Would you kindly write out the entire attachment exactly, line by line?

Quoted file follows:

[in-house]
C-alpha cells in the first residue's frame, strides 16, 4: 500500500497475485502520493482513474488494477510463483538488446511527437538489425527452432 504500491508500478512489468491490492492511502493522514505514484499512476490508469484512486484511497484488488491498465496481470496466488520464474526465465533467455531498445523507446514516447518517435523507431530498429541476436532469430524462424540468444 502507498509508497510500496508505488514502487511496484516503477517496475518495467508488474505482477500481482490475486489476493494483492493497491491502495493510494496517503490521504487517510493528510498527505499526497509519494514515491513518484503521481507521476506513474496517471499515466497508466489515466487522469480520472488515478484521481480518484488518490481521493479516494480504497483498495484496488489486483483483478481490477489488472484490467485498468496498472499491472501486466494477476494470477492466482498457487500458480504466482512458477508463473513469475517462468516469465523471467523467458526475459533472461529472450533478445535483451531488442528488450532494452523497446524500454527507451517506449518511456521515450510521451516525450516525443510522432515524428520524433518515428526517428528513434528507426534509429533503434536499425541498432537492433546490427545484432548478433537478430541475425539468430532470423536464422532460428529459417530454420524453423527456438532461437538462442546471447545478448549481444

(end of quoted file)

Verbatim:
[in-house]
C-alpha cells in the first residue's frame, strides 16, 4: 500500500497475485502520493482513474488494477510463483538488446511527437538489425527452432 504500491508500478512489468491490492492511502493522514505514484499512476490508469484512486484511497484488488491498465496481470496466488520464474526465465533467455531498445523507446514516447518517435523507431530498429541476436532469430524462424540468444 502507498509508497510500496508505488514502487511496484516503477517496475518495467508488474505482477500481482490475486489476493494483492493497491491502495493510494496517503490521504487517510493528510498527505499526497509519494514515491513518484503521481507521476506513474496517471499515466497508466489515466487522469480520472488515478484521481480518484488518490481521493479516494480504497483498495484496488489486483483483478481490477489488472484490467485498468496498472499491472501486466494477476494470477492466482498457487500458480504466482512458477508463473513469475517462468516469465523471467523467458526475459533472461529472450533478445535483451531488442528488450532494452523497446524500454527507451517506449518511456521515450510521451516525450516525443510522432515524428520524433518515428526517428528513434528507426534509429533503434536499425541498432537492433546490427545484432548478433537478430541475425539468430532470423536464422532460428529459417530454420524453423527456438532461437538462442546471447545478448549481444